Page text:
Friendship Fest 2006 drew overwhelming numbers of some 220,000 Moroccans, more than double the crowd turnout from last year's milestone event. The weekend festival that brought American Christian and Moroccan music artists on to one stage was hailed as a "testament to religious tolerance and mutual respect among people of vastly different cultures."
Held in Marrakech, Morocco, Friendship Fest followed its first successful event in May 2005 with another lineup of award-winning top Christian artists who took center stage with Moroccan musicians. Returning to the ancient city at the second invitation of the regional president, Abdelali Doumou, festival organizers from America were met with a hospitable welcome.
"We were simply overwhelmed by the warmth of the reception we received from the Moroccan people," said Tim Landis, co-founder of America's Creation Festivals, Inc., in a released statement. "Each of the artists performing at the event had stories of new relationships that were developed as a result of Friendship Fest. Those in attendance truly encouraged us with their heartfelt and enthusiastic support."
The already widely-publicized cultural exchange had been preceded by advance promotional exposure on the public streets of the Arab city. The festival opened on Friday with 30,000 and jumped to huge turnout of over 100,000 the second night which featured Christian songs sung entirely in Arabic by The Crabb Family. Moroccan attendants echoed back "May God's Peace Be With You" as they followed the Dove-award winning family in song.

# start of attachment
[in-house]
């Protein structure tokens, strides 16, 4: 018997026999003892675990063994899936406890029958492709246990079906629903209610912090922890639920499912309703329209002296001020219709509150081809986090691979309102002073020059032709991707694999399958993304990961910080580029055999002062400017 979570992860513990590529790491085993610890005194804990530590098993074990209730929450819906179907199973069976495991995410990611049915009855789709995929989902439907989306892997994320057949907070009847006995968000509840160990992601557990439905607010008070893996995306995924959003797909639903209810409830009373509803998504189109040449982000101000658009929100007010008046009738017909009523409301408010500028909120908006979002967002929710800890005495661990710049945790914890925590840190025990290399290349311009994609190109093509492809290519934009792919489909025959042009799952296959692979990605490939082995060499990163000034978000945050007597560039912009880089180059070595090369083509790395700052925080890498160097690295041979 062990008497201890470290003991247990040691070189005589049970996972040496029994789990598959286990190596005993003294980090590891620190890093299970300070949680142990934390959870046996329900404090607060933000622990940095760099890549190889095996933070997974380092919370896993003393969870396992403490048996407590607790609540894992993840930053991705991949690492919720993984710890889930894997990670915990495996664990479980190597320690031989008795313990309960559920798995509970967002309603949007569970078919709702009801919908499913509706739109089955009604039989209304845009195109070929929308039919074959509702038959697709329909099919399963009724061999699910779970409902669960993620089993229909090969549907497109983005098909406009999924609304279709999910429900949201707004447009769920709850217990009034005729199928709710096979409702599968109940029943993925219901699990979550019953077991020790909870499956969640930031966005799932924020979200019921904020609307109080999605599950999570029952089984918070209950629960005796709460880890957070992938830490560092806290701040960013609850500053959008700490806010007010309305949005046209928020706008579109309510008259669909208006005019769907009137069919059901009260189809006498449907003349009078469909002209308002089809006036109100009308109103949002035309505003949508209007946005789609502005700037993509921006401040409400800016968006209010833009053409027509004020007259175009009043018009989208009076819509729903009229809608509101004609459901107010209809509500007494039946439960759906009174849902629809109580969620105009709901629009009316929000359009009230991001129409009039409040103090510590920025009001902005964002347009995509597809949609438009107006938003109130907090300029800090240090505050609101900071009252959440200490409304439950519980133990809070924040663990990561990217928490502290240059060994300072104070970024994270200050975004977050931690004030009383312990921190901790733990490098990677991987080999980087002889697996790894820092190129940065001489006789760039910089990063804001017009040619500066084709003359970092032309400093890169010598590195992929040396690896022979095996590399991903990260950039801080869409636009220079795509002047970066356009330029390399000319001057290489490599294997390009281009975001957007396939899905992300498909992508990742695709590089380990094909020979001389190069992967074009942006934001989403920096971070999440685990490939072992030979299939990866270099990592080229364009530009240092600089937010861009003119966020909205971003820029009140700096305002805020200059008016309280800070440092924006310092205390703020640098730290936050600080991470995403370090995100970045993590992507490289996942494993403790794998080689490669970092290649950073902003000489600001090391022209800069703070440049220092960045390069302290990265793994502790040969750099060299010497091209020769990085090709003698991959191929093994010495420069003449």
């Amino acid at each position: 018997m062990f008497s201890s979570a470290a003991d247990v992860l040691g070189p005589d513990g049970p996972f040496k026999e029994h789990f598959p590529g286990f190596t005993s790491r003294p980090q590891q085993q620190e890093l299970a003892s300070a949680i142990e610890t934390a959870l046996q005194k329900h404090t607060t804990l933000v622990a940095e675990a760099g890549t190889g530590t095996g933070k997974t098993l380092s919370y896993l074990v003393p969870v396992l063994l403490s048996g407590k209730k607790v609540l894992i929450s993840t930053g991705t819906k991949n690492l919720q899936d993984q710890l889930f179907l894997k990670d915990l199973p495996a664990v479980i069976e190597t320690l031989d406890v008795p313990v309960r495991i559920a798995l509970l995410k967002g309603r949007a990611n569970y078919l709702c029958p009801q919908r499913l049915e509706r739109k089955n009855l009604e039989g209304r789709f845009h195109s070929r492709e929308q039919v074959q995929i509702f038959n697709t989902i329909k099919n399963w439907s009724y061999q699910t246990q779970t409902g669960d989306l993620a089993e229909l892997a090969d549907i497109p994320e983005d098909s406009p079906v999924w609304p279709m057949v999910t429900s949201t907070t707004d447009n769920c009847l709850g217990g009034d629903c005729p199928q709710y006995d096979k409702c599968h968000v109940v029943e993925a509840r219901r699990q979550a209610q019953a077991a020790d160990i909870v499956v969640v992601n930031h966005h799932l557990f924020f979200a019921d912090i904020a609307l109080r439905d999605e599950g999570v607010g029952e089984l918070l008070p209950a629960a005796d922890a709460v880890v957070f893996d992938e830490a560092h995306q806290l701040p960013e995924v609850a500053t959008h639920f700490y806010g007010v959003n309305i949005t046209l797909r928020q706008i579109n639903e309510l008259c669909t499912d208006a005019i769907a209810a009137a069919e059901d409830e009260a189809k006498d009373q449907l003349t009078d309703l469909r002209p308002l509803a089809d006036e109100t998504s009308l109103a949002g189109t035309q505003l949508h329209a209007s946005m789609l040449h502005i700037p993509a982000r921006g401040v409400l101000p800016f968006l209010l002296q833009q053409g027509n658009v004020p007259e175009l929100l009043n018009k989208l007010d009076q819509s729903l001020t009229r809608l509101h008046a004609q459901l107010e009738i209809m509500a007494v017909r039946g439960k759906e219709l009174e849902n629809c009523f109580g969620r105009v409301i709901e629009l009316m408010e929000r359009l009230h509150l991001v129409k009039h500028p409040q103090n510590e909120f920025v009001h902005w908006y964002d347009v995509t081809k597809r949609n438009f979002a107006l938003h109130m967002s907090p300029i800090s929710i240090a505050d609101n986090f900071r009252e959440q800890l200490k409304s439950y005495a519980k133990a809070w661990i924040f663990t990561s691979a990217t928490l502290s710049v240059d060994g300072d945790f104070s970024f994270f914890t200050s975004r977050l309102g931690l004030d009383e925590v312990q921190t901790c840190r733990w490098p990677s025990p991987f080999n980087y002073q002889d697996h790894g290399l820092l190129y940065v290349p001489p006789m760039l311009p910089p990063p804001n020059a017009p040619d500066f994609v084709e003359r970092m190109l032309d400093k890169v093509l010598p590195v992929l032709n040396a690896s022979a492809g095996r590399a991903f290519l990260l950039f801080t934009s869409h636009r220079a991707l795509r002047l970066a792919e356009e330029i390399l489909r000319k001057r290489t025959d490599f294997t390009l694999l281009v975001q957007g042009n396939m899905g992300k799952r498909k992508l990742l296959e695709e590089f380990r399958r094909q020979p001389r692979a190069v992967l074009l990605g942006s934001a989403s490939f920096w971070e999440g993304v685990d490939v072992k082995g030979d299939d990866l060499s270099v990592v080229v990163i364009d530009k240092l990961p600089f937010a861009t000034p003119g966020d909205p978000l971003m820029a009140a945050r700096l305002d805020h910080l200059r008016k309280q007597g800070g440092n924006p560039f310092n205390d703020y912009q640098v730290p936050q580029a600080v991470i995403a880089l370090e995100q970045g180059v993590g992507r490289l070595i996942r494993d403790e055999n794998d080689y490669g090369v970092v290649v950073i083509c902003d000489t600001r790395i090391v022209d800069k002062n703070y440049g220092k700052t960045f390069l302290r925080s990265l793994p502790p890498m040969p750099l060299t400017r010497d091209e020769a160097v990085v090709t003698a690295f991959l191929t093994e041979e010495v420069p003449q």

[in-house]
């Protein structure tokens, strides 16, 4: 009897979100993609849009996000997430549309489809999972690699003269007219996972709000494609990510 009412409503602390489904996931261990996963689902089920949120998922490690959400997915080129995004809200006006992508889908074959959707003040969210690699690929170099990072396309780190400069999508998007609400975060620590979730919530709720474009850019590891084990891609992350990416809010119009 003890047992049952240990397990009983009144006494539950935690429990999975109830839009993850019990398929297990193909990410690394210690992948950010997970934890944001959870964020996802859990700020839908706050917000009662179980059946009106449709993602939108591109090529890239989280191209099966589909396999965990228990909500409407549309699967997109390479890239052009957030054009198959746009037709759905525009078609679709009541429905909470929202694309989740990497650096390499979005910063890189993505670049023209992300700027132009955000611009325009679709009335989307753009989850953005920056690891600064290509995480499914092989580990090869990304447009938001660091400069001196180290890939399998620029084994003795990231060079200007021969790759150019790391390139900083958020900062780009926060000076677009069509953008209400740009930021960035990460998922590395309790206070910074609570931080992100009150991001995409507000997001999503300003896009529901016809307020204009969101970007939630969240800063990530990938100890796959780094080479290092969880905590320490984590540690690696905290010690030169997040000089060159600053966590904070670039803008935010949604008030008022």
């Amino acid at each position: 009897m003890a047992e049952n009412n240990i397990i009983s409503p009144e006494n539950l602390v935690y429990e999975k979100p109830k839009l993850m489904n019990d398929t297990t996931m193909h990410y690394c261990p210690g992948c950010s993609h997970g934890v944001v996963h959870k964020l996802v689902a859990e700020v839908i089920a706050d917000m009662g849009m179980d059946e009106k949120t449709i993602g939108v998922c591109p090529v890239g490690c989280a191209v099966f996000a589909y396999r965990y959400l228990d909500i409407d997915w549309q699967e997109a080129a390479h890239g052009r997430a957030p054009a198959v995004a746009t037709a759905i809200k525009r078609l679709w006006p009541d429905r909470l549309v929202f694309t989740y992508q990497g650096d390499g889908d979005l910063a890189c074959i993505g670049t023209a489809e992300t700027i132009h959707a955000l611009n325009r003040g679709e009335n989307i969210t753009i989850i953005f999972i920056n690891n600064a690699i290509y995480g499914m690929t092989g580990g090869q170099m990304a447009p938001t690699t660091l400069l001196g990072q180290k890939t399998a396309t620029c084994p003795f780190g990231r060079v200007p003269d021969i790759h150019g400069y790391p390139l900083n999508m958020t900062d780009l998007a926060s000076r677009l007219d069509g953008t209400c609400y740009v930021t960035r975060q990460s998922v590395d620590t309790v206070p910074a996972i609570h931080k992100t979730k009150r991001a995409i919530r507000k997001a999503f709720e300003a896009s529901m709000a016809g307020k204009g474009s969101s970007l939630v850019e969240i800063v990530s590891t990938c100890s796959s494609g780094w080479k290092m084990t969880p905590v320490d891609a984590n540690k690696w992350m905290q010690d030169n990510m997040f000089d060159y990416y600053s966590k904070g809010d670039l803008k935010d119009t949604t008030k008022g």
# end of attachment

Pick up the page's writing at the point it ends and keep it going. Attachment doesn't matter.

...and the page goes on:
"This was one of the most incredible evenings of my life," said Adam Crabb.
Joy Williams made a second visit to the predominantly Muslim city, commenting on the warm hospitality of the indigenous people. "It was truly a gift to be embraced again so warmly by the people of Marrakech. They have truly touched my heart in a way that I will never forget," she said.
Although the Christian artists mainly performed in English, Harry Thomas, co-founder of the Creation Festivals, described an enthusiastic and responsive crowd that jumped and sang along.
"The only thing that was translated were the introductions of the performers," said Thomas, according to a released statement. "The universal language of music translated itself."
Doumou commented, "Over the past three days, we have seen music unite our people and cultures in a way that is both gratifying and encouraging for future cultural and economic exchanges. From the size of the crowds, and their positive reaction, it was obvious to me that our people were very grateful to receive this gift of beautiful music.
"The goals of Friendship Fest were most definitely achieved. We strengthened our relations with our American brothers and sisters and set the stage for ongoing discussions and future cultural exchanges between our countries. We truly believe that this event represents an historic opportunity for Americans and Moroccans to celebrate together, through music, in friendship and peace."
Bob Thompson, volunteer press coordinator for the Friendship Fest and festival director for Atlanta Fest, expressed his hopes for a third invitation to continue the celebration of community and friendship.